F. Sionil Jose at 90: Remarks for a Dear Friend.

An Unusual Birthday Cake

A few weeks ago I was asked to prepare remarks for Manong Frankie’s 90th birthday. A day after having said my piece, I still have to pinch myself and ask if that really happened. Here is the speech as I recall it–I’ve also added things I should have said but missed. Part of me regrets not having typed this all out. I don’t often speak extemporaneously but preparing for this was difficult. How does one capture the essence of a man and his impact on one’s life in three minutes tops? How do I to talk about the books and the way his words have sparked and sealed my love for my motherland? I can’t do it all in one speech–but if you catch me somewhere, somehow, I will tell you everything and there is so much to tell.

——————————

December 3, 2014, Cultural Center of the Philippines

Ten years ago, I would have been happy just to read you but tonight, allow me to honor you. You are ahead of me by 64 years, a lifetime in itself! You are one of my dearest friends and I have only gratefulness to share.

I am grateful to a certain Miguel, who, when we were both sophomores in high school, thought it sophisticated to read aloud lines from your book, Platinum. This was how I discovered you. He was trying to woo me but alas, I ended up with you instead, Manong.

I am grateful to the Jose family. If it’s true that your father writes from life then he’s not only shared his own life but yours in the many pages of his work. You form part and parcel of the Filipino story–the one your father likes to tell–and I can only imagine what this must have cost you by way of privacy and time with him. You’ve given us so much and though your family is big by comparison, I appreciate feeling like the youngest daughter. Your warmth and love encourages that.

I am grateful to Tita Tessie who is patient beyond compare. You (Manong) have grown old and difficult, often saying things you should never say in public for fear of losing friends–but just look at this crowd gathered here tonight, Manong.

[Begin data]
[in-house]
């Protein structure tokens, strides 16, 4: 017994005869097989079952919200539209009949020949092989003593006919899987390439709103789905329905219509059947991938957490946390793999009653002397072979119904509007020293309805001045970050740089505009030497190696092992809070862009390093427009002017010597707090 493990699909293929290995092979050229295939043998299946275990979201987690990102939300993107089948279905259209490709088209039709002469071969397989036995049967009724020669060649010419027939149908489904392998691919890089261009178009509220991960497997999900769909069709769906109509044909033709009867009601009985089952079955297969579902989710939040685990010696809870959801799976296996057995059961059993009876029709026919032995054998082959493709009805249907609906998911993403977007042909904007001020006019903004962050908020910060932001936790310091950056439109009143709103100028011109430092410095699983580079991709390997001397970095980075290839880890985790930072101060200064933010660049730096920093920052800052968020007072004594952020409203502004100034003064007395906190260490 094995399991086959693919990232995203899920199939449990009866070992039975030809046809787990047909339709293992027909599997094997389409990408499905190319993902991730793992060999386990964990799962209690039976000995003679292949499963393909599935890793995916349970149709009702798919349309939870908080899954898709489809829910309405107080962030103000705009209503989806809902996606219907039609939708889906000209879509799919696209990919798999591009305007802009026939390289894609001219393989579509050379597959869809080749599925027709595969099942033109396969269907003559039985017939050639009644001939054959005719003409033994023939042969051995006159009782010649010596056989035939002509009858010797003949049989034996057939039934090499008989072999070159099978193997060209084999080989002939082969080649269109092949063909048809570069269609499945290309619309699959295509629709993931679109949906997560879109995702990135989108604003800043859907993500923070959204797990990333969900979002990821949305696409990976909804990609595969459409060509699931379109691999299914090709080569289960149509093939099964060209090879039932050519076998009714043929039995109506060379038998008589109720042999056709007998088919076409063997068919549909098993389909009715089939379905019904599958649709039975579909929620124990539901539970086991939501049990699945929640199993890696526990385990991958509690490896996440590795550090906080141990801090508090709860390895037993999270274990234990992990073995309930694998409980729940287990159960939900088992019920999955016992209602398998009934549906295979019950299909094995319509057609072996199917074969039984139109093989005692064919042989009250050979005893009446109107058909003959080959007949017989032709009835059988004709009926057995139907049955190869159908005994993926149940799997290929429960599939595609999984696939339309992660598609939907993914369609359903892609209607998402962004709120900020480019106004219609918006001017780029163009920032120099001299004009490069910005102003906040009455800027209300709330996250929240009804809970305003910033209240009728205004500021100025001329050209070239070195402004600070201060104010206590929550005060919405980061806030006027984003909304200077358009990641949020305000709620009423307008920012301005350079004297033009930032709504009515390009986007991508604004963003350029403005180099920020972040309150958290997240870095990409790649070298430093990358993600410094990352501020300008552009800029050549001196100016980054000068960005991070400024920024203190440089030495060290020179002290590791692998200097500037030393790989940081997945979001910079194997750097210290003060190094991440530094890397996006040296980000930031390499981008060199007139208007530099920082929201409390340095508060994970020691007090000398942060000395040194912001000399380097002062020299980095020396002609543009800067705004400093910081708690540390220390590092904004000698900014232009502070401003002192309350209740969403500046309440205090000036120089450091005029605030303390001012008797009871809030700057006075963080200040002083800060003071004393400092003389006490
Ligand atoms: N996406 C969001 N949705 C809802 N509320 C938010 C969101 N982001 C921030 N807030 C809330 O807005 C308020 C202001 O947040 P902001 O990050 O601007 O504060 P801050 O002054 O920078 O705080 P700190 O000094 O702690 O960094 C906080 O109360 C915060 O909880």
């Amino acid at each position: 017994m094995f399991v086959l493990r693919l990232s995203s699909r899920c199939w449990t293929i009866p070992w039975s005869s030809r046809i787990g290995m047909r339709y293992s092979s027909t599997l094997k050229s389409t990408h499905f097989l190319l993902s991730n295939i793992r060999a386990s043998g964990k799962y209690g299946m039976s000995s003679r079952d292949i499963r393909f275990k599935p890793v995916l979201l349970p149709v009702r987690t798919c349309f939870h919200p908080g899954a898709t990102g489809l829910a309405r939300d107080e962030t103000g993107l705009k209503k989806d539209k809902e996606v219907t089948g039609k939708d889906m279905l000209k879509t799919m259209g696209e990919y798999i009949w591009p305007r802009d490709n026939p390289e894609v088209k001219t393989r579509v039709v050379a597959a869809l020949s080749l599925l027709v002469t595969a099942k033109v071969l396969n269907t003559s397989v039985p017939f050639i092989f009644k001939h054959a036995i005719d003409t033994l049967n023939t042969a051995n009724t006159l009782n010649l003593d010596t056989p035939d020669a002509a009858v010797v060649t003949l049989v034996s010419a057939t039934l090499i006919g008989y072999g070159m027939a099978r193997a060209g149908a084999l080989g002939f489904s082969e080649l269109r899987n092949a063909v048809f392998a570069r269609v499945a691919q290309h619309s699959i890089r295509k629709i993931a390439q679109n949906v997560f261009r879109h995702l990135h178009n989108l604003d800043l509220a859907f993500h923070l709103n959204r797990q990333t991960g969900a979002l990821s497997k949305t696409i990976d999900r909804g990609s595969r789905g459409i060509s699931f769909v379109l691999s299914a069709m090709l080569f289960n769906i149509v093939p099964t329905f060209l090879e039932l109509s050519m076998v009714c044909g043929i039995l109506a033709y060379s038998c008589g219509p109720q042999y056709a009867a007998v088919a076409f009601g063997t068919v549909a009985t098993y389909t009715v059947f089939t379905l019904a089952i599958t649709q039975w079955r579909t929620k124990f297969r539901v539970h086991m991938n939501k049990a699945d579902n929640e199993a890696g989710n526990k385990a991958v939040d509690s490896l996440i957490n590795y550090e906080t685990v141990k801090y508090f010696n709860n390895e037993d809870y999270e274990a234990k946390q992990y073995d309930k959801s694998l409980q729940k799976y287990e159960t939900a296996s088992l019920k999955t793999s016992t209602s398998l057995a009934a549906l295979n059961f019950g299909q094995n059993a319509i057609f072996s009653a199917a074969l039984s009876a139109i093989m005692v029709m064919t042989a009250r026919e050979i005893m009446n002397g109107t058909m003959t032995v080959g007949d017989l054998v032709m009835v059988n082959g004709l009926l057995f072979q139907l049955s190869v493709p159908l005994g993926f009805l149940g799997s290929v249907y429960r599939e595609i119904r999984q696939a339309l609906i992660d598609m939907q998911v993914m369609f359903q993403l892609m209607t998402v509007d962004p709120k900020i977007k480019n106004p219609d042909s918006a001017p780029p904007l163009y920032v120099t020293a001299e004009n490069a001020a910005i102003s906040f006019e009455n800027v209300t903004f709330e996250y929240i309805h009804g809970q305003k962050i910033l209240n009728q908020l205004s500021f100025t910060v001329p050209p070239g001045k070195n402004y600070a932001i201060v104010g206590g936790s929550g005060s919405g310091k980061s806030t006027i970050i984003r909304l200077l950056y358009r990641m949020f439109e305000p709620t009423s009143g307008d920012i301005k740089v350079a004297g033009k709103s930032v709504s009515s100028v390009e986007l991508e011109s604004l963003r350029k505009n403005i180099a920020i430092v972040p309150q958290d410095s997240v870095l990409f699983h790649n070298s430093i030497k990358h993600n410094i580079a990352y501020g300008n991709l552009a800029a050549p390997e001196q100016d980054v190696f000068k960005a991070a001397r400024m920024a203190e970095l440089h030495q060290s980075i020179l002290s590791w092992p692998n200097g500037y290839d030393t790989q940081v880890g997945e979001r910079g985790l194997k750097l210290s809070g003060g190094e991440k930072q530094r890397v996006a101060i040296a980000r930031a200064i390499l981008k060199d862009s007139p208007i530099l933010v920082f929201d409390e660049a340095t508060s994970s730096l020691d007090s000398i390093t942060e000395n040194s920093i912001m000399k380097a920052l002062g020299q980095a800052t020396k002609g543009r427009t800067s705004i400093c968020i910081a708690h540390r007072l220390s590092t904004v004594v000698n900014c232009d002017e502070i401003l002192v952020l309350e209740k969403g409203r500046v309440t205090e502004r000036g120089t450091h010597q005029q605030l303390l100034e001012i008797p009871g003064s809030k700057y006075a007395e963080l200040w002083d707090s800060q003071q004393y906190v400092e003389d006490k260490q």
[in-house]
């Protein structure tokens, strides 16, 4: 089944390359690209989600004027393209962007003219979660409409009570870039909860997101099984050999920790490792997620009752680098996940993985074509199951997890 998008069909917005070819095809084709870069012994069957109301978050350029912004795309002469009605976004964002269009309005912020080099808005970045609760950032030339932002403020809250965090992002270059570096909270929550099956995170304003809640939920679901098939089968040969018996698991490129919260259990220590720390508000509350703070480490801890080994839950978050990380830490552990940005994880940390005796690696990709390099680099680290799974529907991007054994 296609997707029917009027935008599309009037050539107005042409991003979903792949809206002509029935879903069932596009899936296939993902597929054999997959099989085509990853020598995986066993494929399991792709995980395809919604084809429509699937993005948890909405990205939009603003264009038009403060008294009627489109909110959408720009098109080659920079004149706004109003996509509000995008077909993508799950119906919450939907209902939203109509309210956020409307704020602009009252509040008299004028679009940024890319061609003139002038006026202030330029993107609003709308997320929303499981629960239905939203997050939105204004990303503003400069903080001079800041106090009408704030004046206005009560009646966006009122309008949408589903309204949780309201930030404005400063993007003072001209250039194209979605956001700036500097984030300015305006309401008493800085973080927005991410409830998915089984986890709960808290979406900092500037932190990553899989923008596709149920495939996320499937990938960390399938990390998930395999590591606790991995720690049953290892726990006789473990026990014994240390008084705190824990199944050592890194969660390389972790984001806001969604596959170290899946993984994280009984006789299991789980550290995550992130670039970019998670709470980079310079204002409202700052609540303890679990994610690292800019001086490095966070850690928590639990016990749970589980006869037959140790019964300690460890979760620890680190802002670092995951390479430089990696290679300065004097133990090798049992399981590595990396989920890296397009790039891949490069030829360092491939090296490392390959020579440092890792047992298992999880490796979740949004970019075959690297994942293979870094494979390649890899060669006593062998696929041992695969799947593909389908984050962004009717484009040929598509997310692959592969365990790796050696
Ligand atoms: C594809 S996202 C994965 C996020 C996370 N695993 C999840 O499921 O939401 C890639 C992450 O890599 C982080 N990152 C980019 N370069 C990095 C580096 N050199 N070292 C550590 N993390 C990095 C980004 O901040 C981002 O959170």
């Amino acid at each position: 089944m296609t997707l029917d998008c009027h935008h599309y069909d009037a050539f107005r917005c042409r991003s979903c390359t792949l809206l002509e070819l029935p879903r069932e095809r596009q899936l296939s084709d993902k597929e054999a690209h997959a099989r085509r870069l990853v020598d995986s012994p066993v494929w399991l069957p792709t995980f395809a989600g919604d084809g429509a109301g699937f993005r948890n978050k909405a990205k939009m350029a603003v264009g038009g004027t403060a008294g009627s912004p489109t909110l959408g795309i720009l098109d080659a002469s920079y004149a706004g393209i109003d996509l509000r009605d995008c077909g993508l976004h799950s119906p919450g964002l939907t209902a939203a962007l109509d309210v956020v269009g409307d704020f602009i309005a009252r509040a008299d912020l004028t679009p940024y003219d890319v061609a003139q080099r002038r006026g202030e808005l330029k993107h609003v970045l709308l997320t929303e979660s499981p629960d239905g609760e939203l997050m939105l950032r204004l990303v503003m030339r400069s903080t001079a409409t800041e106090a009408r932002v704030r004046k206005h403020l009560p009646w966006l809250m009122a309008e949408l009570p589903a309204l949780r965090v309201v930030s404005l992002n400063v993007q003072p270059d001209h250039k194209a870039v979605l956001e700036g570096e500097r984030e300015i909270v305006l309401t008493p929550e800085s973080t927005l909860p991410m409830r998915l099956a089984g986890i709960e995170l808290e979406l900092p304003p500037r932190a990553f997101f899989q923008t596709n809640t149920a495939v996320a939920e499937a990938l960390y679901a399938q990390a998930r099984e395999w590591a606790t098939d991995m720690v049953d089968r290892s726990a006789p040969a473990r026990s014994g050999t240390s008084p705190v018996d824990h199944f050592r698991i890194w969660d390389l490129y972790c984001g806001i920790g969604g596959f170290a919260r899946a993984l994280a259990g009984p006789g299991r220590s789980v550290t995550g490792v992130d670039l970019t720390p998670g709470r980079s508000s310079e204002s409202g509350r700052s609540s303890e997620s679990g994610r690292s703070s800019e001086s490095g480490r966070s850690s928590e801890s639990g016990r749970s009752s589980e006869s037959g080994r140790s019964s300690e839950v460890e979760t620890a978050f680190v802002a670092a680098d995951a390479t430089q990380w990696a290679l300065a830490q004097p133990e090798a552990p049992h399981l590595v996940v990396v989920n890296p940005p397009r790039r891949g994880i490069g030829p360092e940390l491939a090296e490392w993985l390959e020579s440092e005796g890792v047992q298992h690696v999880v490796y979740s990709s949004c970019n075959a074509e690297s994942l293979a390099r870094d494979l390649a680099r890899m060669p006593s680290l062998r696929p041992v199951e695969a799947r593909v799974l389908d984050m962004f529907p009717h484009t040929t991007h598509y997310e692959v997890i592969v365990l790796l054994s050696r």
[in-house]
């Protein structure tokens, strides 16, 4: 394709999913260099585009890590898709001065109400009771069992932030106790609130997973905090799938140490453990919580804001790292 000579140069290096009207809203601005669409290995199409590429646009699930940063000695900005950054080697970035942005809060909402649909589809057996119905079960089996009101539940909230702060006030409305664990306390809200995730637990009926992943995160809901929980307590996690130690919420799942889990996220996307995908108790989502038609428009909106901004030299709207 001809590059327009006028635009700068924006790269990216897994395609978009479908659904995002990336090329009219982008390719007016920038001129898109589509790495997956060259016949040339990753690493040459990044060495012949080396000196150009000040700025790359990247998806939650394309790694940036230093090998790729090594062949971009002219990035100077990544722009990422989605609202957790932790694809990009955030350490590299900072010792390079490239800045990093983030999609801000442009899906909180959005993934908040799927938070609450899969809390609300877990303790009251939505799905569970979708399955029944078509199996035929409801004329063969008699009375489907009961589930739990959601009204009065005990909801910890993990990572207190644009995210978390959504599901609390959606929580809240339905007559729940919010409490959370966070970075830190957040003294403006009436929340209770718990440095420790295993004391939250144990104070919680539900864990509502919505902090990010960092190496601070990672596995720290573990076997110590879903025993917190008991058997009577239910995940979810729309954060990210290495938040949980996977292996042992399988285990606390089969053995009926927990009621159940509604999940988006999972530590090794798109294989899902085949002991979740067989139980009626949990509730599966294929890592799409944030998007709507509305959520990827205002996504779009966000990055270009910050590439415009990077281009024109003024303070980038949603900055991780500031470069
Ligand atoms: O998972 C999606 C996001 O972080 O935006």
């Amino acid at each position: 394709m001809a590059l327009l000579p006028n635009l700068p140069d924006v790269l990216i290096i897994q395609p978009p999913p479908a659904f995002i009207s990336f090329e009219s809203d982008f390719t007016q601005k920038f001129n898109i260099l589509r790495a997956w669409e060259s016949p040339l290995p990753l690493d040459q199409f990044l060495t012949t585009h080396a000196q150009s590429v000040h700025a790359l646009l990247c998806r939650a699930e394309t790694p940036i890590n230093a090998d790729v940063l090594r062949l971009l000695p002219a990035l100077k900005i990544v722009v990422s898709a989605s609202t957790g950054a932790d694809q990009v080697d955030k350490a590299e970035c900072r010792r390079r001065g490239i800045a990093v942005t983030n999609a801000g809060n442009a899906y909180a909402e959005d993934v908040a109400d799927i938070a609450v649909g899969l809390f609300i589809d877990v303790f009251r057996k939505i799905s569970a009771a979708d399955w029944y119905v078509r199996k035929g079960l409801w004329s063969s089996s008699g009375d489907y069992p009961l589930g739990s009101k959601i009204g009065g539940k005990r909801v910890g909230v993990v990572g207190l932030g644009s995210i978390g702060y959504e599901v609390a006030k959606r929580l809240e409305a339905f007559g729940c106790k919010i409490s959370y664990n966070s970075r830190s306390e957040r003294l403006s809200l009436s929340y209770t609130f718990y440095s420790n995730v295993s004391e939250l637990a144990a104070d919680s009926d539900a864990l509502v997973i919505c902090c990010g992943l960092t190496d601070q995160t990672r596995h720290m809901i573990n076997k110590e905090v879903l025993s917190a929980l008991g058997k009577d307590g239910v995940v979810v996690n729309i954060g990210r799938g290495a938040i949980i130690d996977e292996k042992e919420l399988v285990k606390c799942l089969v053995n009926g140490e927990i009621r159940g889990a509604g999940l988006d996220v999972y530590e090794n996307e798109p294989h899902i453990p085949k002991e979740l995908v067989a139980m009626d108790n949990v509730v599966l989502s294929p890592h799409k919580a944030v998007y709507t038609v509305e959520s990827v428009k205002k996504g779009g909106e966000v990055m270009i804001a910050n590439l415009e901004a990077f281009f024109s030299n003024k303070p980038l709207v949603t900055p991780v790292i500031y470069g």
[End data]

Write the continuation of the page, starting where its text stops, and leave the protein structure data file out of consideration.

We’re all here to celebrate you.

If there’s one thing you’ve taught me by your own example, it’s that a writer’s integrity is paramount.

I am grateful to you. You are ahead of me by 64 years and there is very little by way of experience that binds us but the time you give young writers like me, the way you listen, the effort you take to break bread with us and do as friends do–that’s what I cherish.

I can spend the next twenty years of my life explaining how deeply your words and your friendship has meant to me but I know you’ll have none of that. You’d rather I find my own voice and write. So I will.

But let me just say, and I’ll end with this: It’s difficult to be young these days and find reason to love one’s country. It’s lonelier still to love it because so few really do–and this is why our friendship means the most to me. So many of our leaders have let us down and even in the realm of literature and art, we are not spared from betrayal. But I just want you to know–you haven’t let me down. You haven’t let me down.

Happy birthday, Manong.

Blowing his candles.One last thing. This isn’t the first time I’ve celebrated him. Here’s an excerpt from an article I did for Rogue Magazine a year ago:

I have been in and out of Solidaridad many times over the past years. I keep the tradition of going in the afternoon and staying as long as Mang Frankie will allow my curiosity. We’ve shared many differences in opinion and though neither of us backs down, the steam we generate only triggers more pressing and vital questions. In the middle of a tirade against our constant forgetfulness, I watch as one of the most brilliant Filipino savants devours a doughnut. Harsh words are then tempered by the sugar that forms on his lips and immediately, I am endeared to this old man who despite his age still relishes the company of someone equally as stubborn, but less informed.

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